Jay Z vs. Harry Belafonte

Posted: July 30, 2013 in civil rights, men, parenting, rap, respect

It’ been a couple of weeks now, but it appears that I have more to say on this Jay Z / Belafonte argument. We touched on this subject on the radio show, but it’s still getting a lot of press. Here is what happened for those who are unaware: performer and Civil Rights activist, Harry Belafonte, publicly called out Jay Z and Beyonce for not doing their part in regards to Civil and Human Rights. He basically stated that with their presence, they could accomplish a lot.  Jay Z responded by dissing Belafonte in a song from his newest album.

Here’s my take: Belafonte didn’t have to call out Jay publicly, but I don’t have a huge problem with that. This country became as great as it is because people challenged others to do great things.  However, I do have a problem with how Jay Z handled it. Dissing an 86 year old Civil Rights activist in a rap song? What are you, 12? You can’t even address the man like an adult or release a statement?

Some of you are saying, “well, just because he’s 86 doesn’t mean that he can’t get dissed!”  I totally disagree with you and that line of “thinking.”  The fact that he’s 86 is the main reason Jay Z should have handled this differently.  You don’t treat older people like you do younger people.  And if you don’t believe that, then punch an old man in the face and see what happens to you.  The cops will throw you a “blanket party” on the way to the jail house.

Older people are treasured in other countries, but that’s not the case for the United States. Regardless if you sacrificed your life for the freedom of others, fought for equality or the right to vote, there are plenty of young people out there ready to push you out of the way. “You had your time, now it’s my time. Never mind the fact that I can prosper today because of what you did 50 years ago.”

That’s beyond sad and ignorant to me. Harry Belafonte grew up during an era when people tried to leave the world better off than how they found it. Jay Z comes from a generation that tries to leave the world with enough money as humanly possible.  Because of attitudes like that, the world is spiraling out of control.  Companies are steadily sending jobs overseas.  Politicians are more corrupt than ever.  Racism is still rampant around the country.  We still have plenty of problems in this country, but no one with the stature of Jay Z is willing to risk speaking out against it.  After all, why alienate people and ruin the opportunity to turn $600m into $650m?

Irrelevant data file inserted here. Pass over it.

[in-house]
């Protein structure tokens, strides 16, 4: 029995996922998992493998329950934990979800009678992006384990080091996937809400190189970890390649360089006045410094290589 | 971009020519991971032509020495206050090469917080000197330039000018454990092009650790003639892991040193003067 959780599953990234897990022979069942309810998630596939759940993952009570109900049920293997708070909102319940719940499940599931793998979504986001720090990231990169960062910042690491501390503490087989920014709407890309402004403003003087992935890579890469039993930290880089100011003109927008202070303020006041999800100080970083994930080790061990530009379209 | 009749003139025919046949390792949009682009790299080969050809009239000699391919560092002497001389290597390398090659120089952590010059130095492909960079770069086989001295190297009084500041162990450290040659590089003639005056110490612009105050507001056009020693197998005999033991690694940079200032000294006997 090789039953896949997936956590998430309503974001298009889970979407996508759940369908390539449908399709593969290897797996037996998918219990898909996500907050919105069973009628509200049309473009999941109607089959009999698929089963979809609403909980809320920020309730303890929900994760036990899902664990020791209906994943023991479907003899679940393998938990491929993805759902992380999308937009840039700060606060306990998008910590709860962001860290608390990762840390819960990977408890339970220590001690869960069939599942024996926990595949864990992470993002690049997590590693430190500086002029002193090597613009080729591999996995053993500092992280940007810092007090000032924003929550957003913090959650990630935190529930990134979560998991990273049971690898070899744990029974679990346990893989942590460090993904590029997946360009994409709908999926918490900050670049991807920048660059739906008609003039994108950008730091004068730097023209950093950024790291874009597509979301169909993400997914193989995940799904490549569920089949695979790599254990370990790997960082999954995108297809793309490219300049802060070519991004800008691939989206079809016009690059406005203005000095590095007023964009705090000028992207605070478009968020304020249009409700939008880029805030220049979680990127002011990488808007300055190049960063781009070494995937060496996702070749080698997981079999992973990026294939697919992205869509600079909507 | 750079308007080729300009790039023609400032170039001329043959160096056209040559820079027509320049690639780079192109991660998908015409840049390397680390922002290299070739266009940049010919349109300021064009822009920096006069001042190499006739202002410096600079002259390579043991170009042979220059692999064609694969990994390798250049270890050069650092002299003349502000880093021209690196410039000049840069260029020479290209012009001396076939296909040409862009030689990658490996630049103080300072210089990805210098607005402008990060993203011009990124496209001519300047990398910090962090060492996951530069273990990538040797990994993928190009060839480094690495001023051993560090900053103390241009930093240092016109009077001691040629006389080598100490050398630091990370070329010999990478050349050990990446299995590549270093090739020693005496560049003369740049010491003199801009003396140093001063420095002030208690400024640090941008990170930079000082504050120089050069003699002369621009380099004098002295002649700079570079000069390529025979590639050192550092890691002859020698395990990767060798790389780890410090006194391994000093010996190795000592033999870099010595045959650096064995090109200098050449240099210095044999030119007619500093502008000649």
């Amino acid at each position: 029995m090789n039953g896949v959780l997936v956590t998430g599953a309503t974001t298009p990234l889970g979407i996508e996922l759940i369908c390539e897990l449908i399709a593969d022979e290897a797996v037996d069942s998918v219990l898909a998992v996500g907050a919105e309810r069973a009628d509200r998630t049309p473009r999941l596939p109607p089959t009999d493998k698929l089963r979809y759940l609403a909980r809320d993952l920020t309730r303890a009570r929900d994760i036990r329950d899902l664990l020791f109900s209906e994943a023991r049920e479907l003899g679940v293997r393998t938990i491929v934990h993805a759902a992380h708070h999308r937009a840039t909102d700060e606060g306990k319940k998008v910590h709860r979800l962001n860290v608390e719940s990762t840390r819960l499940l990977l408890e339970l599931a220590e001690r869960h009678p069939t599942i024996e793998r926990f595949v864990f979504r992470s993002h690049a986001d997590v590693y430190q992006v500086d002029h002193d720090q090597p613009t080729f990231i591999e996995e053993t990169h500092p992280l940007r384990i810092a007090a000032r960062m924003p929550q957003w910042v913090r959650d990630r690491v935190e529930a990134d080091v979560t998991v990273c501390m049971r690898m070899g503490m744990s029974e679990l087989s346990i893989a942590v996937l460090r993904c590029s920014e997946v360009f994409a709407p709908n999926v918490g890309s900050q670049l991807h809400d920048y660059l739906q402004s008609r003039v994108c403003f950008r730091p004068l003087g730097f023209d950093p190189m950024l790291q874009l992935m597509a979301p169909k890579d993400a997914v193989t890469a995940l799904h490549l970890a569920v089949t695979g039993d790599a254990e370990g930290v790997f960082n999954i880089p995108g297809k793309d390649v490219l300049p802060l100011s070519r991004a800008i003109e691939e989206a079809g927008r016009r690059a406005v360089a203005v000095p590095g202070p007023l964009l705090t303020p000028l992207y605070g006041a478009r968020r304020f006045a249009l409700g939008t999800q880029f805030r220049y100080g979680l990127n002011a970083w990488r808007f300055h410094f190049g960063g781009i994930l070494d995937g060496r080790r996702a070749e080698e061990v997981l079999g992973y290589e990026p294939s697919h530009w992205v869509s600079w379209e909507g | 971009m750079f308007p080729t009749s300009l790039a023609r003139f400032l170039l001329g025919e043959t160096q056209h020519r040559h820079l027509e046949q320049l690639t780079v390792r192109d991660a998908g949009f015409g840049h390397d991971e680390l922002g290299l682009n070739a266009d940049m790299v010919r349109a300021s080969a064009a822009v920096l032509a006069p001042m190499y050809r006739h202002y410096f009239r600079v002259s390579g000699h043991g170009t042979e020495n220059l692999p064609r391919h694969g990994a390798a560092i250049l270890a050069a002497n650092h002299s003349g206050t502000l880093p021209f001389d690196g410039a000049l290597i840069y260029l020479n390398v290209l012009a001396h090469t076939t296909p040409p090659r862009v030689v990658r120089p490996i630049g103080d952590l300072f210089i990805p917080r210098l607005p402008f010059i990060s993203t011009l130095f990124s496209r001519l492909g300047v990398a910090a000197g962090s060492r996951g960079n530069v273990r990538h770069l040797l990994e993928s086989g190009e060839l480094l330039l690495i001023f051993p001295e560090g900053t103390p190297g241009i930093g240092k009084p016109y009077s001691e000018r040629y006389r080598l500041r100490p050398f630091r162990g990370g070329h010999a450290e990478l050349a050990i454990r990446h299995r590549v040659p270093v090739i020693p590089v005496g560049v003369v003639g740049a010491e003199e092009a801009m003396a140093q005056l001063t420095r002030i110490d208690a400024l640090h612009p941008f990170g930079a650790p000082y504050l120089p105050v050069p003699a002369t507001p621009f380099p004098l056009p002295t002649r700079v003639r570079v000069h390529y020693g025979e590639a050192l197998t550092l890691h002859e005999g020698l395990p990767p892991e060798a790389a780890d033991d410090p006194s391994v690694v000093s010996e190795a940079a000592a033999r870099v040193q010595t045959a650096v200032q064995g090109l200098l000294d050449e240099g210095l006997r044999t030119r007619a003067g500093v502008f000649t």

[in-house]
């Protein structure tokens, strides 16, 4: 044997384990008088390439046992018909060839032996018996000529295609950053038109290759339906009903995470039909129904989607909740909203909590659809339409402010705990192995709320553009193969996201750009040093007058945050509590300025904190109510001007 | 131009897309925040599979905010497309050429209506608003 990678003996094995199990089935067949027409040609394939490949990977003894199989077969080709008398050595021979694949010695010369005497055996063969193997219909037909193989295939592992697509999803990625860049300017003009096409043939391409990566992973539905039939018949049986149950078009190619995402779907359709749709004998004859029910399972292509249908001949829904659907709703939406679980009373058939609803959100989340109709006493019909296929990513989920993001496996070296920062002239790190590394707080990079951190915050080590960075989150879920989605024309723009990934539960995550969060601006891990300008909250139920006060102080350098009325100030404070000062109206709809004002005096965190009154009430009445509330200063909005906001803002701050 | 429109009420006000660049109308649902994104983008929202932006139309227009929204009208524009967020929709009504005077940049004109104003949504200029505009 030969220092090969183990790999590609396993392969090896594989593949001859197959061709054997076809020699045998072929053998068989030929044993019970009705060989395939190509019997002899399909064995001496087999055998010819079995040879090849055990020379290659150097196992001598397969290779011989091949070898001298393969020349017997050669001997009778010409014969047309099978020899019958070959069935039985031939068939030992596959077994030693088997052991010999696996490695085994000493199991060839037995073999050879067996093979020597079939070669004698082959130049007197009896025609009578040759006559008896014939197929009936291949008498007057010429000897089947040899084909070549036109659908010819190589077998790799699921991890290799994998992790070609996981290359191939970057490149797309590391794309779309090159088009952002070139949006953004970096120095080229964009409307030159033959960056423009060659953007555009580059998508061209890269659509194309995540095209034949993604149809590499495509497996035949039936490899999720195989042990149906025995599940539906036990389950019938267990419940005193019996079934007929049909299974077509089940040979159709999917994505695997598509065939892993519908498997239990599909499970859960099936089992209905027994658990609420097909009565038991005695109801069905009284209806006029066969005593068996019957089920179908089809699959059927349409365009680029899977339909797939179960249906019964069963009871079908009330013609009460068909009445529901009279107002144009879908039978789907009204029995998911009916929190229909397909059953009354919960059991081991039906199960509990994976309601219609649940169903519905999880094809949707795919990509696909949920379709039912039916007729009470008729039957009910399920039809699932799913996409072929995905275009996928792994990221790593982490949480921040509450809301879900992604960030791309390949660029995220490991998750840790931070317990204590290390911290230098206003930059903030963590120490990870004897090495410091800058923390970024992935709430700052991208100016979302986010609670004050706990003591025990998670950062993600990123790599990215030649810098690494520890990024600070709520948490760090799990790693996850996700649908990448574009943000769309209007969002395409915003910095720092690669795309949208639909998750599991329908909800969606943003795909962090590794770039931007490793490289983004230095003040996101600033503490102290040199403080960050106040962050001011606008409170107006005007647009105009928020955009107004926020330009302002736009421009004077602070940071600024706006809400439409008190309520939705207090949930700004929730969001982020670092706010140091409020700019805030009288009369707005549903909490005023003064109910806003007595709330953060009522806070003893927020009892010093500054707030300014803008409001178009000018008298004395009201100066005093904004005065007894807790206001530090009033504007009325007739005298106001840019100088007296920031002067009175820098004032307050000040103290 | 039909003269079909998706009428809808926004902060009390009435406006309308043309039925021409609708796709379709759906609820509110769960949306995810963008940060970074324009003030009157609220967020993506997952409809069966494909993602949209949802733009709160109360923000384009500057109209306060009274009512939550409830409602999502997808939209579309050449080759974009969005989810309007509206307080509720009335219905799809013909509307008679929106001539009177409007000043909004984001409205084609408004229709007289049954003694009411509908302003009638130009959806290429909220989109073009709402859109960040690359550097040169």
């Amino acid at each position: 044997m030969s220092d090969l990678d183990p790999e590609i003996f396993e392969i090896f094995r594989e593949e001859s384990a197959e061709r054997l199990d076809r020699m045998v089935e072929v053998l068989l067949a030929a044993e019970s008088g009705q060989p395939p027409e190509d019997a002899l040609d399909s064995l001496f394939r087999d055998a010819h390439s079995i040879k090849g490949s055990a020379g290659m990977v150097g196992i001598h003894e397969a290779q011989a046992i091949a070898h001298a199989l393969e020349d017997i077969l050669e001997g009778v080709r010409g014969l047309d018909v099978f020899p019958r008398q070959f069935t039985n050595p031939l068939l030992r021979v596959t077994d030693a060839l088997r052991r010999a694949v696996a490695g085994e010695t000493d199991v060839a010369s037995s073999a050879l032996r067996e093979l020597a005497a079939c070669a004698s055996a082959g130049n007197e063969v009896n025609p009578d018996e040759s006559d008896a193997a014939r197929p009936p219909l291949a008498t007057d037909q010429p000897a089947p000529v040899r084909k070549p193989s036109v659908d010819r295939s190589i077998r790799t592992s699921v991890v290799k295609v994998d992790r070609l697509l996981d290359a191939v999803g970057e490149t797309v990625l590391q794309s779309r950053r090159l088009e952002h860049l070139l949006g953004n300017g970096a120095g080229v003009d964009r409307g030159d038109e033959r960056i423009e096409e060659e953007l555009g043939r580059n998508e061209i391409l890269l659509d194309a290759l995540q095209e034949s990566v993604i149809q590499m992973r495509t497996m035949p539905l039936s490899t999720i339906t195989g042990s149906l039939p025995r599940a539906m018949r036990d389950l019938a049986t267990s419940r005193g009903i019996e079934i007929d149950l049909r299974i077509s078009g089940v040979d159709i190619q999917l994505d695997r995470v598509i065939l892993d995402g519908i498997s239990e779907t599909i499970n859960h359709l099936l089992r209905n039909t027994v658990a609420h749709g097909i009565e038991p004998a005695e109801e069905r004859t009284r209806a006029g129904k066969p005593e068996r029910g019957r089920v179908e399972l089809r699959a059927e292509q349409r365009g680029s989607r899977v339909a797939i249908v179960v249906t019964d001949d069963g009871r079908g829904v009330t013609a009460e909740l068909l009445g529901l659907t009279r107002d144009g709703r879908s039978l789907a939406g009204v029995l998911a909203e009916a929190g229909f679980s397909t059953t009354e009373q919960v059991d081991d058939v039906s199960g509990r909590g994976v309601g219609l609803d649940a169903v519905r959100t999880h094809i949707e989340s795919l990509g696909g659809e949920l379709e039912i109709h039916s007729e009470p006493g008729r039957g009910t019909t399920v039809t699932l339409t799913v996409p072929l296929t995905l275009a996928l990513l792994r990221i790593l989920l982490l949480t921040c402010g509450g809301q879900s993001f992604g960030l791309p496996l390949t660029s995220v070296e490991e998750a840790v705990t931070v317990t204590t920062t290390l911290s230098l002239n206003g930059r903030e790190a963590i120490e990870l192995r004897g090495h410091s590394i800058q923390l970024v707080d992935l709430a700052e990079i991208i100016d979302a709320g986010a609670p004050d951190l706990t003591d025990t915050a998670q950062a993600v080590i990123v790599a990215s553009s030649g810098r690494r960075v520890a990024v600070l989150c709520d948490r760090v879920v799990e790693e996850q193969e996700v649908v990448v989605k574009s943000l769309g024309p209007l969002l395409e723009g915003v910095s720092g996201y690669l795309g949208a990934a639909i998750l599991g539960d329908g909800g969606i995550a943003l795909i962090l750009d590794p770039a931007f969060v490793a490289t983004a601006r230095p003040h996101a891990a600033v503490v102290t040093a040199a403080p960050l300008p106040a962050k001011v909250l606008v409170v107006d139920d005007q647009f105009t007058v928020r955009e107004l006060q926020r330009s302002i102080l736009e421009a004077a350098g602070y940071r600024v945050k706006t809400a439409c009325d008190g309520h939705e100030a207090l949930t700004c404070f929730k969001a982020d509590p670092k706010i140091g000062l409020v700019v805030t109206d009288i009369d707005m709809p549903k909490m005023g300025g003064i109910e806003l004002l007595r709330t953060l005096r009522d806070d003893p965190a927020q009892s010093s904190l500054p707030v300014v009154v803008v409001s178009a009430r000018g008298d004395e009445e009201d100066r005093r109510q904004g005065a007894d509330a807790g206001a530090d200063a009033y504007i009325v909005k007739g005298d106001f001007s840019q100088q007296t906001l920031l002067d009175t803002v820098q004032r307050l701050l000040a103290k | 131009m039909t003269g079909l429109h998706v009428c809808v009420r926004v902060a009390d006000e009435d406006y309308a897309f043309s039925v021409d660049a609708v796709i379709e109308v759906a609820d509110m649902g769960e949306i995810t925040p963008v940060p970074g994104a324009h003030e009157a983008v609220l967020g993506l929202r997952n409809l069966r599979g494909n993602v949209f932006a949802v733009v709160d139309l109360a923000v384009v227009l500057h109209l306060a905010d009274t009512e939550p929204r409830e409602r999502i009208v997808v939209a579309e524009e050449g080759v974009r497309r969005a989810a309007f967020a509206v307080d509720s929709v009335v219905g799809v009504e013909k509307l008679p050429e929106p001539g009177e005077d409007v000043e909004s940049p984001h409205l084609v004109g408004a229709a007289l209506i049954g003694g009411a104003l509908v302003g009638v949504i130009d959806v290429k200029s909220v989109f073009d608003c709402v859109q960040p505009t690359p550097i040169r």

Belafonte comes from a time where a “village raised a child.” So, being chastised by someone older other than your parents was commonplace. Respect was something you worked for to earn the title of “man” or “woman.”  Jay Z comes from a time where parents instruct their kids not to listen to other adults.  Respect is expected just from existing.  You can even call someone a “hubby” or “wifey” without being married.

So, there’s a huge gap in thinking in just 40 years between Belafonte’s generation and Jay Z’s.  I’m from Jay’s generation, so I’m one to not criticize him for how he lives his life.  He says that he’s a “symbol of hope” to many.  That may be true.  It’s not true in my case, but it could be true to others.  Besides, what he does with his money and his time is his business.  But, I do have a problem with him calling out a real hero.  Jay Z calling Harry Belafonte a “boy” and dissing his contributions to the world is the equivalent of Lebron James calling Muhammad Ali a “has been.”

Jay Z donated to Katrina victims and participated in eradicating water shortages in the world.  He also became a pioneer in how money is made in the music industry.  Harry Belafonte was a successful singer and actor.  He bankrolled Dr. Martin Luther King’s family when he was on the road.  He bailed MLK out of jail.  He helped finance the Freedom Rides and more.  All of this ultimately led to black people receiving their Civil Rights.

Jay Z changed the way rappers do business in the rap game, but Harry Belafonte changed the world.

Who do you think owes the apology in this scenario? 

Dorothy Dandridge and Harry Belafonte (1954)

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